Though the EU has been willing to work with Britain in their departure from the EU, it is steadfast about maintaining the stability of the European single market and the authority of the European Commission over states who participate in the free-moving economic system. Ursula von der Leyen, president of the European Commission, seeks to maintain a power balance through the Level Playing Field Provisions: a guiding principle that specifies the jurisdiction of the EU over the European market.The EU wants to implement restrictions that would allow Britain access to the European market while safeguarding against any unfair advantage relative to EU member states. The Provisions encompass fishing rights, tax and business regulation, and other economic issues that are to be hashed out in the negotiations after Britain’s official January 31 departure. 

Johnson has faced the greatest obstacles, from both Britain and the EU, in negotiating the Irish Backstop. The Backstop is a safety net which, were Britain to withdraw from the EU without a trade deal (as it is set to do next week), would prevent a hard border from being erected between Northern Ireland and Ireland. As the only land border affected by Brexit, defining trade regulations there will be illustrative of Britain’s autonomy from the EU. Once the backstop goes into effect, Britain will remain de facto under the economic regulations of the EU. Pro-Brexit critics argue Britain will not have economic autonomy or find a way out of the Backstop, even if a trade deal is reached.

The first withdrawal agreement Johnson presented revised custom agreements to grant Britain autonomy in the European and global markets. However, the proposal was rejected for the complications it presented with trade borders between Ireland, Northern Ireland, and Britain, which would have encompassed unfavorable tariffs for Ireland. After calling an early election in December and winning a large Conservative majority in Parliament, Johnson was able to pass his withdrawal agreement without trouble.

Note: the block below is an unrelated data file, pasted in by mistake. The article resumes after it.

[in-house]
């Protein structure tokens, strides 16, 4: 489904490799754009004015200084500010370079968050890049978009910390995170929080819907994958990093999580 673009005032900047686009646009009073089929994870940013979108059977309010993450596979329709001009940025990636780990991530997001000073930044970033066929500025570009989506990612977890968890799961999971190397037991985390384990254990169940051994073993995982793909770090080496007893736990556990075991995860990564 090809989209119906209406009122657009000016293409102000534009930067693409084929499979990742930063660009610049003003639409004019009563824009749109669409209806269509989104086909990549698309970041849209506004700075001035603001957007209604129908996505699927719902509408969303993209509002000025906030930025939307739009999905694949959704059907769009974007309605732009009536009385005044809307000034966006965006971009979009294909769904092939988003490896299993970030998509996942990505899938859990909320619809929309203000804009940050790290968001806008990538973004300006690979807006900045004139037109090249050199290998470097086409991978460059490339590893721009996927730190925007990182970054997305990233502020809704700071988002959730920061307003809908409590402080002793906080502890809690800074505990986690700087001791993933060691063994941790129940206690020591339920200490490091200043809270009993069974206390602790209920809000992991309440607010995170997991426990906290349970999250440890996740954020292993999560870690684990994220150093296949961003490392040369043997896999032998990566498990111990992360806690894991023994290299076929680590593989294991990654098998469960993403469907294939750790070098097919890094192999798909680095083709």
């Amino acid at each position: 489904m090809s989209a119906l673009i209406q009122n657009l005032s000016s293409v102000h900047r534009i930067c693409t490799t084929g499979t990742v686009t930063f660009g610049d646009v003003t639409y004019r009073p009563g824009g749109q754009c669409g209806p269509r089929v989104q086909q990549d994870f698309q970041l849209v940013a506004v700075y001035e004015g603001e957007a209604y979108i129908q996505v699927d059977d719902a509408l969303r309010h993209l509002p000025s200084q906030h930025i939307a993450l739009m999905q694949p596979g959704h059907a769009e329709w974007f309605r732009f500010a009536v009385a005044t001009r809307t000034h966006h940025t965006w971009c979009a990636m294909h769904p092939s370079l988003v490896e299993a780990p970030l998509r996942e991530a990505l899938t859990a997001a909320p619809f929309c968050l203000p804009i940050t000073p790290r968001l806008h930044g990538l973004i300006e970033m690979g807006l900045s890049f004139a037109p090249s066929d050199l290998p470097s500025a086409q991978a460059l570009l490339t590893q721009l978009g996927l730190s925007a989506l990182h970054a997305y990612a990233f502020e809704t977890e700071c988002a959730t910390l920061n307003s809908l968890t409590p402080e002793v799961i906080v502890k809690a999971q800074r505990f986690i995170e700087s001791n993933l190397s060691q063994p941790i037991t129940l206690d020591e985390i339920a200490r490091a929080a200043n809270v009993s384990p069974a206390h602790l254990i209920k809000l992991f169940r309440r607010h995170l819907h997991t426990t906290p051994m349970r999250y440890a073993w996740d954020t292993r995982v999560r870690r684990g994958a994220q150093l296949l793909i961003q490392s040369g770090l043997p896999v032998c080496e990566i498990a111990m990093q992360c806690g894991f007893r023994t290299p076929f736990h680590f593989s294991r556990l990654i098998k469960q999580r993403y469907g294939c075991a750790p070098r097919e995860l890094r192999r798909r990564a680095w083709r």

Two possible scenarios exist at this stage. Johnson may concede for lack of time and political pressure to EU economic regulations, which would bring about no real change other than Britain’s purely symbolic independence. Regarding the Backstop negotiations, Johnson’s primary goal in withdrawal is to "allow the UK—whole and entire—to withdraw from the EU, with control of our own trade policy from the start." During the upcoming transition period, Britain’s trade relations with the EU will remain as they were before Brexit. However, in the likely scenario a trade agreement is not reached before the end of the transition period, Britain will face tariffs from the EU, which would be more stifling than the regulations pro-Brexit Britons complained of. 

Brexit is one of the most consequential decisions in recent British history, and Johnson will be up for reelection in four years. As a result, Johnson personally needs a smooth departure for Britain's economy to recover in the interim. May’s resignation serves as a dark foreshadowing of what will happen if Johnson is unable to deliver a trade deal favorable to the British people during the Transition period. Although the other option—departing the EU without a complete trade deal—is seen as cataclysmic, Johnson might accept this enormous risk for independence, jeopardizing not just Britain's economy but possibly the world’s. Regardless, the outcome of Brexit will set an important precedent for the global community given the resurgence of populism and conservatism. Britain’s success or lack thereof will answer the question posed during the 2016 Brexit referendum, which many countries are exploring now: Can Britain reassert itself as an international power and compete with international forces without the support of a supranational organization?

The image used in this article is licensed under the Creative Commons Attribution-Share Alike 2.0 Generic license. The original image can be found here.

Kate Mabus